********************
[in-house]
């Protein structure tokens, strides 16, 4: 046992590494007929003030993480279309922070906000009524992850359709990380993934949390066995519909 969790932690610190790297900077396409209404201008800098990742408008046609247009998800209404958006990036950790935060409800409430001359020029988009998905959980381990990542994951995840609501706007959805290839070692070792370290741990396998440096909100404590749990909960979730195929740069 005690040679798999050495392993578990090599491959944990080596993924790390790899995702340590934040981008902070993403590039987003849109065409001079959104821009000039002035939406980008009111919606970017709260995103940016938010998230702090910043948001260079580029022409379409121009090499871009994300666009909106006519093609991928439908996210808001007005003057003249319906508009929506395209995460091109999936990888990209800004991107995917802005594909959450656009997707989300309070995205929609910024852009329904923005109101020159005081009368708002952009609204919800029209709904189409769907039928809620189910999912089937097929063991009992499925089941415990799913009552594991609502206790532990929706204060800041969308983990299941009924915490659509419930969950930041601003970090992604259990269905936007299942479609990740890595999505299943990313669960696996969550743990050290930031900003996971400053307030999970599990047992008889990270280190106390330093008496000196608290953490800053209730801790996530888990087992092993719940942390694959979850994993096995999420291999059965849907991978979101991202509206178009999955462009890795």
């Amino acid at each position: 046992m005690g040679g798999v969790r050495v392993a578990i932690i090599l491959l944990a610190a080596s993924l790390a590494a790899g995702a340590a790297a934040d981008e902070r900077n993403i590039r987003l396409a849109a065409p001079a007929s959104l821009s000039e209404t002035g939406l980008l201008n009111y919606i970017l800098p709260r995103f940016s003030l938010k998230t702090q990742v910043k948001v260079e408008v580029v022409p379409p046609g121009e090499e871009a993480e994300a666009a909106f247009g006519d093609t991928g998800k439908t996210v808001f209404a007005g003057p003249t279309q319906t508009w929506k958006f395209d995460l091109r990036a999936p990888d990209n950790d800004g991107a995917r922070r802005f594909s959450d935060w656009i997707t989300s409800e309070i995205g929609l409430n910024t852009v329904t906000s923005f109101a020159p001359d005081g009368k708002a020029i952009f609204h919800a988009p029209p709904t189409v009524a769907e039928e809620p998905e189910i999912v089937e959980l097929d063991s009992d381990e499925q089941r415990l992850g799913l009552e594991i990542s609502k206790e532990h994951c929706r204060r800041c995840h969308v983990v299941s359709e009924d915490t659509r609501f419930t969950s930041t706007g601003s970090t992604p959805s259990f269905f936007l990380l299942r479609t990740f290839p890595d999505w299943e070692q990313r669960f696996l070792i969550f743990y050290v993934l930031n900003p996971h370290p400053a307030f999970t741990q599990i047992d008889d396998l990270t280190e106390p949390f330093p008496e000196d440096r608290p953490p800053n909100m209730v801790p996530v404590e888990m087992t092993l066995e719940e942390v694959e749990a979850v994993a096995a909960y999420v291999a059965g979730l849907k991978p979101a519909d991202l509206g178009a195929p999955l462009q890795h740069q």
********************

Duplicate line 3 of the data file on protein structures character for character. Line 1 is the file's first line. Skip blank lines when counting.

């Amino acid at each position: 046992m005690g040679g798999v969790r050495v392993a578990i932690i090599l491959l944990a610190a080596s993924l790390a590494a790899g995702a340590a790297a934040d981008e902070r900077n993403i590039r987003l396409a849109a065409p001079a007929s959104l821009s000039e209404t002035g939406l980008l201008n009111y919606i970017l800098p709260r995103f940016s003030l938010k998230t702090q990742v910043k948001v260079e408008v580029v022409p379409p046609g121009e090499e871009a993480e994300a666009a909106f247009g006519d093609t991928g998800k439908t996210v808001f209404a007005g003057p003249t279309q319906t508009w929506k958006f395209d995460l091109r990036a999936p990888d990209n950790d800004g991107a995917r922070r802005f594909s959450d935060w656009i997707t989300s409800e309070i995205g929609l409430n910024t852009v329904t906000s923005f109101a020159p001359d005081g009368k708002a020029i952009f609204h919800a988009p029209p709904t189409v009524a769907e039928e809620p998905e189910i999912v089937e959980l097929d063991s009992d381990e499925q089941r415990l992850g799913l009552e594991i990542s609502k206790e532990h994951c929706r204060r800041c995840h969308v983990v299941s359709e009924d915490t659509r609501f419930t969950s930041t706007g601003s970090t992604p959805s259990f269905f936007l990380l299942r479609t990740f290839p890595d999505w299943e070692q990313r669960f696996l070792i969550f743990y050290v993934l930031n900003p996971h370290p400053a307030f999970t741990q599990i047992d008889d396998l990270t280190e106390p949390f330093p008496e000196d440096r608290p953490p800053n909100m209730v801790p996530v404590e888990m087992t092993l066995e719940e942390v694959e749990a979850v994993a096995a909960y999420v291999a059965g979730l849907k991978p979101a519909d991202l509206g178009a195929p999955l462009q890795h740069q």